The legal situation
The electronic cigarette or e-cigarette is a battery operated, nicotine vapour inhaler device. A typical electronic cigarette contains a nicotine cartridge, a vaporiser with electronic circuitry, sensors and a battery.
On inhalation the cartridge is heated and a fine mist is produced. This mist is absorbed into the lungs, although some odourless vapour is released into the air as the smoker exhales.
Many individuals use these devices as an alternative to smoking when trying to stop smoking. There is anecdotal evidence that they can help.
Legislation introduced in the UK has banned the use of tobacco-based cigarettes (and similar products) in public places and workplaces. Although the e-cigarette is designed to resemble a traditional cigarette it does not contain tobacco and is therefore outside the remit of the legislation.
As such the employee and employer would not be in breach of any legislation relating to prohibitions and the employee may continue to use the device within the rest room.
It will be for the employer to determine if it wishes this to be the case, but there may be some opposition from other users of the rest room, particularly in relation to the potential health effects if a mist is produced that is then present in the ambient environment.
Currently, there is no evidence to suggest that the mist is likely to adversely affect the wider population.
ASH, the Action of Smoking and Health organisation, states that “e-cigarettes, which deliver nicotine without the harmful toxins found in tobacco smoke, are likely to be a safer alternative to smoking. In addition, e-cigarettes reduce second-hand smoke exposure since they do not produce smoke”.
However, the organisation does also issue an advisory note in that the products are unregulated and that there are some concerns about their safety since few manufacturers disclose the ingredients of their products.
It may be advisable to consult with staff on this matter so as to get the viewpoint of all employees and to allow a collective policy decision to be made that takes into account the opinions and wishes of the majority of employees.
Union speaks out against e-cigarettes
The Trades Union Congress (TUC) has described e-cigarettes as “a problem at work,” arguing that they have no place in work settings and are potentially hazardous.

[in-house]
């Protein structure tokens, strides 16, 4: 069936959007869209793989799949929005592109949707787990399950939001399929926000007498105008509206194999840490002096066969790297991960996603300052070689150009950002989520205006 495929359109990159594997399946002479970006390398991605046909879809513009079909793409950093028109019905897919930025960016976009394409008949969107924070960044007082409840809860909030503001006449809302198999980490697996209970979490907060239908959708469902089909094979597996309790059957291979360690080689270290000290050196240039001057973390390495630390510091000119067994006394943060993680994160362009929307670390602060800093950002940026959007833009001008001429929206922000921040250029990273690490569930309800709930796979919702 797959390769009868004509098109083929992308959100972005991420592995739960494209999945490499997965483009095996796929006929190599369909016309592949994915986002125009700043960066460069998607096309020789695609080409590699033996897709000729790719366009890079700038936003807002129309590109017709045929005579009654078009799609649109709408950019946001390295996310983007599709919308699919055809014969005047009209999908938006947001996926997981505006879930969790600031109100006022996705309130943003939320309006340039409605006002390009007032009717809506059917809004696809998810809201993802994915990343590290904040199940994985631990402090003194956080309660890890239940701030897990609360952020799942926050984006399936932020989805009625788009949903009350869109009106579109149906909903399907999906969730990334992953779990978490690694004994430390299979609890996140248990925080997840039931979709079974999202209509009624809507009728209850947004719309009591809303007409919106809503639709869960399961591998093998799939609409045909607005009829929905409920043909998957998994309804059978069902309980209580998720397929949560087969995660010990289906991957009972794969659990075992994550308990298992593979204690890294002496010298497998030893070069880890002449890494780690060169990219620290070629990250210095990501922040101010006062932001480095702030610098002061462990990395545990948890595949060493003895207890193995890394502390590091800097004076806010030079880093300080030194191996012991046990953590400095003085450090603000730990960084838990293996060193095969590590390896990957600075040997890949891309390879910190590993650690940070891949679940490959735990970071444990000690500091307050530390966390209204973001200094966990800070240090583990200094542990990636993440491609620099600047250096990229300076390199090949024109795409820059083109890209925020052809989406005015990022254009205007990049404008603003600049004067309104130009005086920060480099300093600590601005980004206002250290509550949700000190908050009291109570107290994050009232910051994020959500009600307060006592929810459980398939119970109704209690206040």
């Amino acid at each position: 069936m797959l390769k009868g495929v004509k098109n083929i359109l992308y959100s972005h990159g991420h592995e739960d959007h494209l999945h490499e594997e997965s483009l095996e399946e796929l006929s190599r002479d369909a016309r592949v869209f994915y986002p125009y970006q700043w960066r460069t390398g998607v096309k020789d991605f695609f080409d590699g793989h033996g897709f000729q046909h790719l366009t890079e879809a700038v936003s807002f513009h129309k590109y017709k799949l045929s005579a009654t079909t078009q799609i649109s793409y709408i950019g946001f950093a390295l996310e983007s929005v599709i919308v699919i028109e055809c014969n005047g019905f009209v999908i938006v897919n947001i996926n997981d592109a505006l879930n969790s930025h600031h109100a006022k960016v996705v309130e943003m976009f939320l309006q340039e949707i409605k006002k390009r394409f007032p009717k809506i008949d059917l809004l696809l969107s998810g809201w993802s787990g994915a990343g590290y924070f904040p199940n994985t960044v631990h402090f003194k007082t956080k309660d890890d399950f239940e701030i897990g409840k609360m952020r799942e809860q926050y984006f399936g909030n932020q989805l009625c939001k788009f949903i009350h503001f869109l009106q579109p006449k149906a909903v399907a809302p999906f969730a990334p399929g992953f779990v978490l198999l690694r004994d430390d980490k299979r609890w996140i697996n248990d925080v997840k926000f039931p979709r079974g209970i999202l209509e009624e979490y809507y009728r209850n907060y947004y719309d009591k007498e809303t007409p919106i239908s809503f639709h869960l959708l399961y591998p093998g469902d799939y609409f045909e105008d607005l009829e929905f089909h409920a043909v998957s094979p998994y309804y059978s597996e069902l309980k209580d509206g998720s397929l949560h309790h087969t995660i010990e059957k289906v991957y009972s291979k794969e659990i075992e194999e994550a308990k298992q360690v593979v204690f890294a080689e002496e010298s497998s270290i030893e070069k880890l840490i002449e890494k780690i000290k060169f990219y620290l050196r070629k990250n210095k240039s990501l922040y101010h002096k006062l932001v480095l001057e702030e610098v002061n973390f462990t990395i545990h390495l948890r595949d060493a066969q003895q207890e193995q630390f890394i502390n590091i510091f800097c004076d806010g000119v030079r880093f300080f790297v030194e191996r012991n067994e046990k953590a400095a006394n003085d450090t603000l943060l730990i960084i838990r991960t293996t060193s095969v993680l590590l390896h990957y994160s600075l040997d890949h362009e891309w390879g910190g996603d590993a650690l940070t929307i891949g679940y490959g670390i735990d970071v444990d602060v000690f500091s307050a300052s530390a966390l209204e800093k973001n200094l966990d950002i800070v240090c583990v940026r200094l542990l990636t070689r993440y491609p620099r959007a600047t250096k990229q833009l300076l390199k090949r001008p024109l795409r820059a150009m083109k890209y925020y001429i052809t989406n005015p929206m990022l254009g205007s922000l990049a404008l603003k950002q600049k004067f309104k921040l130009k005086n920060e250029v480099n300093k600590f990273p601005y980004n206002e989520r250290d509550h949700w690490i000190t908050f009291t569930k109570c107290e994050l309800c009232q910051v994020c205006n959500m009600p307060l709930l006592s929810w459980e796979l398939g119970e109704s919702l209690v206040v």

The union says it has received recent enquiries from health and safety representatives asking for guidance on the devices and that, while the electronic nicotine delivery systems are not banned, they should be subject to the same controls at work as real cigarettes.
Noting that US authorities have discouraged their use, Hugh Robertson, Senior Policy Officer for Health and Safety at the TUC said, “Certainly e-cigarettes do contain a number of carcinogens and toxins, but these are likely to be at much lower levels than with cigarettes made with tobacco.”
He added, “In answer to the specific question about their legality, e-cigarettes are not covered by the ban on smoking in enclosed workplaces and public places, but an employer does have control over whether their employees can smoke them while at work.”
Furthermore, he argued, given that the long-term effects of the fumes are unknown, employers should not be allowing a potentially harmful substance to be used in the workplace under the Control of Substances Hazardous to Health (COSHH) regime.
It seems employers are already taking this stance. Last year, for example, NHS Fife and Blackburn College made e-cigarettes subject to the same controls under their smoking policies as normal cigarettes.
The TUC is advising its safety representatives to try to ensure that employers do not allow the use of e-cigarettes in enclosed places or anywhere that smoking tobacco is prohibited. However, as part of health promotion campaigns, the union suggests representatives might want to work with employers to encourage smokers to switch to e-cigarettes and use them instead of tobacco cigarettes, but only in places not covered by the smoking ban.